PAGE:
Finally, I don’t think urban sprawl is a bad thing, as long as it is supported by clean and reliable infrastructure (following the standard described above). At the end of the day, we are looking at putting people in these homes, and they shouldn’t be doomed to live crammed together. Believe me, people would prefer to have more space over no privacy. Yes, it is more costly, but this is for the right reasons: to ensure residents and newcomers have a good quality of life.

    I don’t live in Hataitai, but there or anywhere else, I care for people’s wellbeing and don’t think they should just suck it up. When so many peoples’ lives are at stake, the ground for “greater good” is way less clear.

  18. Ms Green, 19. November 2019, 13:39

    Or perhaps Jimmy we shouldn’t have a Town Belt at all…what a waste of land?
    Ruahine St used to be Town Belt, so did many other parts of the city – some gobbled up for housing, some for roading, some for a hotel etc.

    Then again we could park the planes in Lambton Quay when the cars are taken out … but the buses might get in the way (if there are drivers for them).

    @Glen. Don’t let the mayor or NZTA fool you that a second tunnel will be for cycling, walking and public transport – yeah right, just like Transmission Gully could be part of an electric bullet train line one day, with trolley bus priority lanes on either side leading to the greater urban sprawl that Kapiti and Porirua will have become. Now there’s some good ideas!

  19. Mark, 19. November 2019, 13:44

    Jimmy why build another road where and when it’s not needed. Increasingly now the what and how our money is spent from taxes are not for “the greater good”.
    You appear as the Oligarchy’s Think tank: “If it’s not broke, suggest fixing it”. This has been done over and over at a great cost to the taxpayers. Simultaneously what needs fixing is ignored.

  20. glenn, 19. November 2019, 14:58

    @Ms Green………….whether you agree with it or not, it’s called progress.

  21. Curtis Nixon, 19. November 2019, 15:01

    The airport at Rongotai will eventually go the way of Kai Tak in Hong Kong, for the same reasons. We need to be planning for and building an alternative at Paraparaumu or the like.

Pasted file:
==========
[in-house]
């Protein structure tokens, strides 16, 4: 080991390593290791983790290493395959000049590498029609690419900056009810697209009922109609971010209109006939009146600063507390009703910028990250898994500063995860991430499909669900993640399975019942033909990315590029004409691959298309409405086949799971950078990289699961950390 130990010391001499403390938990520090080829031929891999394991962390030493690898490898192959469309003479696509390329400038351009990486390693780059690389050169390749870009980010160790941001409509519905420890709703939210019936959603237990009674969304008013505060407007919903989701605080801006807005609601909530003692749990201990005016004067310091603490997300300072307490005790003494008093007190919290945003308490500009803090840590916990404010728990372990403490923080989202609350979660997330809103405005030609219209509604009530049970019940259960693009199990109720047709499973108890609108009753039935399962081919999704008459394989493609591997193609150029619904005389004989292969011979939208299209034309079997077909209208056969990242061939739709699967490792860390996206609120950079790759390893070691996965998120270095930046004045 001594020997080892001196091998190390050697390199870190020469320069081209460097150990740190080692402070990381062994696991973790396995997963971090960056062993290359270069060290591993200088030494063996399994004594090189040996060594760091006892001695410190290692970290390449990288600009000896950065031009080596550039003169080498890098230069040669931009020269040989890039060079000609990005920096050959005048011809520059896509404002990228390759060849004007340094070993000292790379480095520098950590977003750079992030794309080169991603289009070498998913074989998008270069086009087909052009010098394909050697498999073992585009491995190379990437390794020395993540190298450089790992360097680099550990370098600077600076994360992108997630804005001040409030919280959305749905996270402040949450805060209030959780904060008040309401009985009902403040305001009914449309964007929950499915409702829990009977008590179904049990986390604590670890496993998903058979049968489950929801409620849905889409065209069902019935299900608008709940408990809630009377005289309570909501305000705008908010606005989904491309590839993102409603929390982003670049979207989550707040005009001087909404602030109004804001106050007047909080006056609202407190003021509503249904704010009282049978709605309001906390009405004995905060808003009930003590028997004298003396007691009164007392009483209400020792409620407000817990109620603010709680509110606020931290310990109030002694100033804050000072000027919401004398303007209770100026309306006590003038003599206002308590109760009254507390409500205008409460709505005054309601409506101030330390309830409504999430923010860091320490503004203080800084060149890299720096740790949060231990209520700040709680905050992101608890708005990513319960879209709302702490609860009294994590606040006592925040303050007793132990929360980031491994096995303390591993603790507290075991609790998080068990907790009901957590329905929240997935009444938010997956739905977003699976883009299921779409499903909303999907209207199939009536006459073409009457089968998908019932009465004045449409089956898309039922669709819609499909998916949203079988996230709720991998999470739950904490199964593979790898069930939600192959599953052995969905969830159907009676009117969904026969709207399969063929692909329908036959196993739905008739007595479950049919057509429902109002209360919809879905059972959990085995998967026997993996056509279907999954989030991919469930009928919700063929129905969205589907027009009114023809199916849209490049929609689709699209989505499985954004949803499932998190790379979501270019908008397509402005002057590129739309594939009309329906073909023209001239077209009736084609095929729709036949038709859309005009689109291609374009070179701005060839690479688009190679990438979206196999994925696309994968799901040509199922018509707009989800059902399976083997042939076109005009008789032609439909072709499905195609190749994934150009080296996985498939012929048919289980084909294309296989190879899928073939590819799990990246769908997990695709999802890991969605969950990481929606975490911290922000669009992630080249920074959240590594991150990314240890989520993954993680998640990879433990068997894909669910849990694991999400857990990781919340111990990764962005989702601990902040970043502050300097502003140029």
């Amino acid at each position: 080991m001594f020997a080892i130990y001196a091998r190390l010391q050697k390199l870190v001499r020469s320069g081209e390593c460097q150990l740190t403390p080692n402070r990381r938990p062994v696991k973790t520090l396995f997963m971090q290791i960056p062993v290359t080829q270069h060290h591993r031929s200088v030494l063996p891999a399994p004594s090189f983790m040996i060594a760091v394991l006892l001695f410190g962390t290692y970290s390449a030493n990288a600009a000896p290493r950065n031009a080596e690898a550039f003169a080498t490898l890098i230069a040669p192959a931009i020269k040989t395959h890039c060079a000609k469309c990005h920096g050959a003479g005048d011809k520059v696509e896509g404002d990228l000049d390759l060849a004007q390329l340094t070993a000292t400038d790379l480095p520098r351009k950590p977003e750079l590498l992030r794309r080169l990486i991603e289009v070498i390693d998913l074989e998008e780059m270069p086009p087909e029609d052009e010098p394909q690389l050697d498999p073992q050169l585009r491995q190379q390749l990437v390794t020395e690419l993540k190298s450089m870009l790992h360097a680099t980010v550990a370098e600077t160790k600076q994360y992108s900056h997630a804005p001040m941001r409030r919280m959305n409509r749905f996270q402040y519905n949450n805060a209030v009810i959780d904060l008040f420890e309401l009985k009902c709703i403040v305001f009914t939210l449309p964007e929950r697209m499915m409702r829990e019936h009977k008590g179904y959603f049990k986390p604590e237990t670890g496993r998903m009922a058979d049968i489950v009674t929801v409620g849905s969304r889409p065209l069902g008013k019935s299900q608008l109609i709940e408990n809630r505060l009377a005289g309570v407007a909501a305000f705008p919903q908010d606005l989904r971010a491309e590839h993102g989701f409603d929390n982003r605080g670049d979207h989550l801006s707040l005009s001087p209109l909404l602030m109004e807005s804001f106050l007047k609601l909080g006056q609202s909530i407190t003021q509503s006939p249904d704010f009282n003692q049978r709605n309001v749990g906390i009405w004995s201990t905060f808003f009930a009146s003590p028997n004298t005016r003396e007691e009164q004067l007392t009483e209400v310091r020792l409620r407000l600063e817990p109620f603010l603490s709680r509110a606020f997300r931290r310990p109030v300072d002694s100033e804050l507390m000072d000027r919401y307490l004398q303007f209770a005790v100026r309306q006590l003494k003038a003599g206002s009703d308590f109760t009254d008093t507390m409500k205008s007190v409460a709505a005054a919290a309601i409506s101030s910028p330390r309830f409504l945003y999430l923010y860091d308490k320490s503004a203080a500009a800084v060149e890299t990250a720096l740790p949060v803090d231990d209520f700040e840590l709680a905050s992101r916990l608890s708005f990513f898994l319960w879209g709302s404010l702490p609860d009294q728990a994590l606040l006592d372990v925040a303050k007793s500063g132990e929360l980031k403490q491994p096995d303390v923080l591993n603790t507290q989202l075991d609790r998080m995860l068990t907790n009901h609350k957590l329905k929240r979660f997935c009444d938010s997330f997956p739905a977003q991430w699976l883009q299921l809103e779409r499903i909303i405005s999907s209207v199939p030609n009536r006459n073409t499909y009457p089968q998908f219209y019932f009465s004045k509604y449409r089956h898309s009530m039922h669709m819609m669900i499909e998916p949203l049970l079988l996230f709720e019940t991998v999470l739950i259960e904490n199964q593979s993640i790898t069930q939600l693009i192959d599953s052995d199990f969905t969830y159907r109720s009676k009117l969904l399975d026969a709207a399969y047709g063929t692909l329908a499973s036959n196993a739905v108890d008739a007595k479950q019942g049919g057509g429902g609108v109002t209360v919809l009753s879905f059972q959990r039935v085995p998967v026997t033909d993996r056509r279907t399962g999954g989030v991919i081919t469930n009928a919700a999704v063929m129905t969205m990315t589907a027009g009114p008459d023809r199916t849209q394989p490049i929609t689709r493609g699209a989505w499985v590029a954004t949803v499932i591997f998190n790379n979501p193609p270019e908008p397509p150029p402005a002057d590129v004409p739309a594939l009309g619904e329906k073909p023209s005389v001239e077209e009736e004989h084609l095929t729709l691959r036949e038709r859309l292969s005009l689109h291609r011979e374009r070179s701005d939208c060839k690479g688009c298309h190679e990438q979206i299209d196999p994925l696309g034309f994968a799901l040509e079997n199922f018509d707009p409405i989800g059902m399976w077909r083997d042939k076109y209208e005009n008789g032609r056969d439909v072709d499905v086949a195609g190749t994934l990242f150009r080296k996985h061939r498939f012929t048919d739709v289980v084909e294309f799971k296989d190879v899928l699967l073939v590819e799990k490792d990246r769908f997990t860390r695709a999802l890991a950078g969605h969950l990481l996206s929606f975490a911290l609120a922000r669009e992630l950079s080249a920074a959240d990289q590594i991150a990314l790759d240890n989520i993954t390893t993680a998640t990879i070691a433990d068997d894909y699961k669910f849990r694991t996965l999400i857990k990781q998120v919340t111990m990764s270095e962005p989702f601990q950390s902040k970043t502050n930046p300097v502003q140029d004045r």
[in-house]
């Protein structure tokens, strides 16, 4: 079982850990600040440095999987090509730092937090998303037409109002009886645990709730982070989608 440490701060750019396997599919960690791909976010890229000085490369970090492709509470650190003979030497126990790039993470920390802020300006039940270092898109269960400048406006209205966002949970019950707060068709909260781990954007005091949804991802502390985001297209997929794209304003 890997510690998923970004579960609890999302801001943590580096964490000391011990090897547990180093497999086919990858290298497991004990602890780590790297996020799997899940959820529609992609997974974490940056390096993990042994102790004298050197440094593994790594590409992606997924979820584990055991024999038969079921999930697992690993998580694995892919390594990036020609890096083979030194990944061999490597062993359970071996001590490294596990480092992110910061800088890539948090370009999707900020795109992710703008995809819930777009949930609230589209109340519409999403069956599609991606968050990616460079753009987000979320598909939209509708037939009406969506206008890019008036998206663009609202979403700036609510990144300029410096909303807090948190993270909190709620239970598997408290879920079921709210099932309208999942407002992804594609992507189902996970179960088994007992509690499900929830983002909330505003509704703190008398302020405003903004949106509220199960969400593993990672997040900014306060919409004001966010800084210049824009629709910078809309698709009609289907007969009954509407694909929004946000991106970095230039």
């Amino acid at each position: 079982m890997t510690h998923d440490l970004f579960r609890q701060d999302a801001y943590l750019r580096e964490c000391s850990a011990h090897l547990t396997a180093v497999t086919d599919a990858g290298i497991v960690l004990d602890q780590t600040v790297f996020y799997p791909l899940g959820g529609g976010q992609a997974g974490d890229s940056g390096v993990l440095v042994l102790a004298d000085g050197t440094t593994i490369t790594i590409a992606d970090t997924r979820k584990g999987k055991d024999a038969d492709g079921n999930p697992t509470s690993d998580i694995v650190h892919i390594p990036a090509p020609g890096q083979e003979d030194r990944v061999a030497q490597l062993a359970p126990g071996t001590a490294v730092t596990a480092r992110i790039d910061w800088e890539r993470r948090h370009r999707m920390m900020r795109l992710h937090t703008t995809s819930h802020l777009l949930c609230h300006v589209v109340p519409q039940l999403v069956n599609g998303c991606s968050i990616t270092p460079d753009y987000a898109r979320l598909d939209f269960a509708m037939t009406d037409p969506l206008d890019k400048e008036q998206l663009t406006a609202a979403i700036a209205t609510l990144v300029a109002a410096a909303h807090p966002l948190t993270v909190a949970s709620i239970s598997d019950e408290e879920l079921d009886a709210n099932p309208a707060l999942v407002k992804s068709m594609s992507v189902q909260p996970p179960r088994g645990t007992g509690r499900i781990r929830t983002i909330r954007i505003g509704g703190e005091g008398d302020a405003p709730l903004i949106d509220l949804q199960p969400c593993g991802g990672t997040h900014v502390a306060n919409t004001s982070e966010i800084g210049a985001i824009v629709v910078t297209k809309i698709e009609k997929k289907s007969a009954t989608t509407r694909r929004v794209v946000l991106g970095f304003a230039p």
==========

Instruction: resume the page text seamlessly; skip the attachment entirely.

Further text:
The land use of an airport is not harmonious with a modern city, thus the pressure to move them out of town where the noise and sprawl is less of a problem.

  22. Jimmy, 19. November 2019, 15:21

    Well, Mark, I’ve also got a beautiful image on my desktop of a by-pass around the Basin that was crafted in 1979. That’s 40 years ago. And what’s happened since? One stretch of road past the war memorial. If we keep waiting for the right time and the right technology, we’ll have REAL gridlock in that part of town. Infrastructure projects take years, so they are always a risk. But sitting around doing nothing is really not an option. Do councillors sit there petrified that they might be called out for building the next Bridge to Nowhere?

  23. Potamous, 19. November 2019, 15:58

    Good point Mark and I see you got no answer from Jimmy to the question “why do the unneeded”.
    Glenn: this is called regression not progress. That is what’s been going on in this best little city without a Town Hall, regression in the decision makers.
    Nixon: the airport is one of the marks of a modern city. I disagree on its relocation to Kapiti as it’s lucky for travelers that they don’t have a sprawling drive for over an hour to catch a plane.

  24. Pam, 19. November 2019, 16:22

    The green area adjacent to Ruahine Street is home to an important dog walking area. Important? because older citizens and people with disabilities can access it easily. Sadly the Wellington Town Belt like salami has had slice after slice taken off it. The argument being that a little slice doesn’t matter. Already 50% of one of Wellingtons greatest assets, the Town Belt, has been eaten away.
    If part of Ruahine Street Town Belt is taken under the Public works act, the council is entitled to ask for compensation. Land in Clifton Terrace taken from the Town Belt by the government is an example of land that could be returned.

  25. Jimmy, 19. November 2019, 17:24

    Au contraire, Potamous. Did I not mention that gridlock was inevitable in that part of town without action? Do you not travel around there? Add a planned airport expansion and higher density housing on that side of town, increased traffic is inevitable. All I’m suggesting is getting on with building some needed infrastructure rather than waiting for gridlock. A bit like buying spare toothpaste before the old tube runs out.

  26. Jimmy, 19. November 2019, 17:36

    According to Amy Jackman’s article from 2014 (that’s 5 years ago!), Ruahine Street was already the home of “traffic nightmares”. So, perhaps rather like climate change deniers, there are a breed of people who are Ruahine Street traffic problem deniers? Deluded folks who want to ignore the evidence of a problem that needs some swift and positive action?

  27. Conor, 19. November 2019, 17:41

    We’re all suggesting that Jimmy, though we may disagree on what exact form that infrastructure should take. Some of us are also asking how Foster squares his concern for the Town Belt with this plan to take some of it.

  28. luke, 19. November 2019, 18:30